Industry raises concerns over SANParks’ fee increase

The industry has reacted to South African National Parks’ (SANParks) recent announcement of its new fee structure for Table Mountain National Park (TMNP), effective November 1, 2018, where the 4:2:1 ratio will be introduced, also known as differential conservation fees. 

The tourism industry is left concerned over TMNP’s new differential conservation fees

Fees will vary according to three categories, SA residents, Southern African Development Communities (SADC) residents, and Standard (foreigners), with foreign visitors having to bear the brunt of the fee increase.

Reynold Thakhuli, GM: Media, PR and Stakeholder Relations for SANParks explains the 4:2:1 ratio pricing strategy, where an initial price is set for SA residents (R75 /€4), which is then multiplied by two for SADC residents (R150/€9), and quadrupled for foreigners (R300/€18).

The rest of the parks had already adopted the system in 2003. “The Cape region had not applied it due to some complexity with the systems at TMNP, but this has been the norm for a considerable time in other national parks,” said Thakhuli. He said that the 4:2:1 principle was something that had been applied all over the world, and had been effective in parks such as the Kruger and Addo for many years.

The fee increase is as follows: from R75 at Boulders to R150, and Cape Point from R145 to R300 for international travellers.

The tourism industry has raised concerns over the significant fee increase for foreign visitors, as many operators have already started packaging for 2018 and risk taking the financial loss.

Celine Browne, Owner of Africa Focus Tours commented: “The SANParks tariff increase is a big problem, as it is already hard to justify a yearly increase of 10%, so imagine 50%.”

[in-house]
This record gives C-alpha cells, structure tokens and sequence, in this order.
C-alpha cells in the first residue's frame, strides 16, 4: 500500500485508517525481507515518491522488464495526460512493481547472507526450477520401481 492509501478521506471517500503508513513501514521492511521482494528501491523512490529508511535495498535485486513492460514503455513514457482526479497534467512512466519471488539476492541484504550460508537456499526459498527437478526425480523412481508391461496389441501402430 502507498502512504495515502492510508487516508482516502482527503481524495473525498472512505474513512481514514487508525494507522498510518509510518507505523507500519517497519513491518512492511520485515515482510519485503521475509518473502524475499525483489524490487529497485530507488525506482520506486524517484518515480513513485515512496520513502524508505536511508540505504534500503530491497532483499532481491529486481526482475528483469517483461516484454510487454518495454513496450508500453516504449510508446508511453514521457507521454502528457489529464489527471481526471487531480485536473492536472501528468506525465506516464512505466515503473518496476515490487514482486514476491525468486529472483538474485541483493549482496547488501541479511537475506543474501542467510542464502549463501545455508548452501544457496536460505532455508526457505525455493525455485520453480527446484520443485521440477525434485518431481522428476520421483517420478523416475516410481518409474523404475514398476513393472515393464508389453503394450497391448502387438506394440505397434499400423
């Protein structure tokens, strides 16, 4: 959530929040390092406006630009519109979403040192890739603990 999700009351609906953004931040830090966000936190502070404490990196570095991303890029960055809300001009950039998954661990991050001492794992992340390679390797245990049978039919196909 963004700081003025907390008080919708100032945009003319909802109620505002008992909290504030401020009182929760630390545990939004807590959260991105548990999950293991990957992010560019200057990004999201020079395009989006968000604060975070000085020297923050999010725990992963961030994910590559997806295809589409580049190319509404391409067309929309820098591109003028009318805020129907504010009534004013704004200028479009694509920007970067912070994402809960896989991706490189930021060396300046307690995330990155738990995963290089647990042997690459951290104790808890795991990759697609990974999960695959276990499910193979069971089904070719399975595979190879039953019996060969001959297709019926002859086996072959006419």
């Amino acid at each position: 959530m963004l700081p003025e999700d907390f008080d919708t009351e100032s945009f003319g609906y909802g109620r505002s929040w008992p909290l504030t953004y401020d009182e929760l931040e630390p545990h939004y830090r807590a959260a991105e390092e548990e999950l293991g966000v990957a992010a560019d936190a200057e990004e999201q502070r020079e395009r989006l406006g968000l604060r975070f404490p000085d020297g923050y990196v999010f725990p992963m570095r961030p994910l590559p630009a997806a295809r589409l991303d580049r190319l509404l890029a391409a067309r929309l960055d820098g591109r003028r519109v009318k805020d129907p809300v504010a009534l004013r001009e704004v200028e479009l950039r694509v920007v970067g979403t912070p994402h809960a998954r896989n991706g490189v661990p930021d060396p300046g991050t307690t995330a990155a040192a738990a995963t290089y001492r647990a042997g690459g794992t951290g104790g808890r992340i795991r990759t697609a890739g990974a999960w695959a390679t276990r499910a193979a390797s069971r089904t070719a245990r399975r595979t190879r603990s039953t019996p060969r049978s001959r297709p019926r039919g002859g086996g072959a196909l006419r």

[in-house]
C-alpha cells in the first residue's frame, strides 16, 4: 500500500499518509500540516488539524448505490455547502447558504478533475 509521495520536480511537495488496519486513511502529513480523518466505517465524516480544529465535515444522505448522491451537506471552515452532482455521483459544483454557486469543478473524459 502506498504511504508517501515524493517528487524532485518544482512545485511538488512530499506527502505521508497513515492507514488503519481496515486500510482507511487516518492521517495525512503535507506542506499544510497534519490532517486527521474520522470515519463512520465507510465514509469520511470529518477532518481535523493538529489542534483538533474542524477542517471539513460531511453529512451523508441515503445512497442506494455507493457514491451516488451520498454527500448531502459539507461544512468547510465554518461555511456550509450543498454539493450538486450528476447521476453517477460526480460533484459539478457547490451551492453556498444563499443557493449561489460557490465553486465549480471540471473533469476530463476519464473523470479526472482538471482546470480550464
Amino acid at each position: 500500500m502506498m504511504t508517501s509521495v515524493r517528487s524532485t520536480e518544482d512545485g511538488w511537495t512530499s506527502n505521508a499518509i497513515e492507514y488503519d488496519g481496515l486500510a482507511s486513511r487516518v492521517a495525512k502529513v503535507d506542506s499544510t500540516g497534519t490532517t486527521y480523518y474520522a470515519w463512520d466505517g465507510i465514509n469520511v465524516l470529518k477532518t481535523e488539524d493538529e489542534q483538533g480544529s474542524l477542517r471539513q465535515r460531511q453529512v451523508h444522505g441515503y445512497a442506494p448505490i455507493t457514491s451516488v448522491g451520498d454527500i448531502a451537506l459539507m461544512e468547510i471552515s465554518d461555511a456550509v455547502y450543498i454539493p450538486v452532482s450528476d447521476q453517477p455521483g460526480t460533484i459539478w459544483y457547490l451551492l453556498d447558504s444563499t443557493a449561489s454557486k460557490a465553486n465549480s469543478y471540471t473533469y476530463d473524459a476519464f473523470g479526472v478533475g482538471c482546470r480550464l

Browne said most of her prices had already been published and clients had already started selling the destination; now she would need to inform them about the adjustment.

Illana Clayton, CEO of Travel Smart Crew (TSC) said TMNP was already profitable, so this was an effort to subsidise the many parks that were not.

She said the proposed new Kruger National Park fee of R368 (€22) for internationals was understandable considering the long distances they drove within the park and the effect of this on the infrastructure, the facilities used, and the average time spent in the park by a visitor.

“With TMNP, however, I would question the value as there are multiple entrance fees for what is effectively the same park, mostly visited the same day by internationals, as most internationals who visit the Peninsula will be on a full-day guided tour, and majority will do both Cape Point and Boulders, therefore the proposed cost totals R450 (€27), which is significantly higher than KNP,” she said.

Clayton said she assumed that internationals spent less time in the park during a visit than locals, therefore having less of an impact on the park as they tended to visit in fewer vehicles (coaches, group tours, etc.), make more use of restaurants and contribute a higher value in curio shop sales.

“International guests have limited time in Cape Town with a variety of choices of how to spend their time and money. The effect of this on a Peninsula day tour is significant and the long-term effects of fewer visitors through PR, media, reviews and testimonials is going to impact TMNP,” concluded Clayton.

“I don’t understand why the ratio 4:2:1, which applies to all other parks, needs to be applied to TMNP now, as the average time spent in the Kruger may be between a half to a full day, whereas a visit to Boulders is usually around one hour and in Cape Point groups are there for a couple of hours maximum. The ratio of the price is not justified, in my opinion,” concluded Browne.

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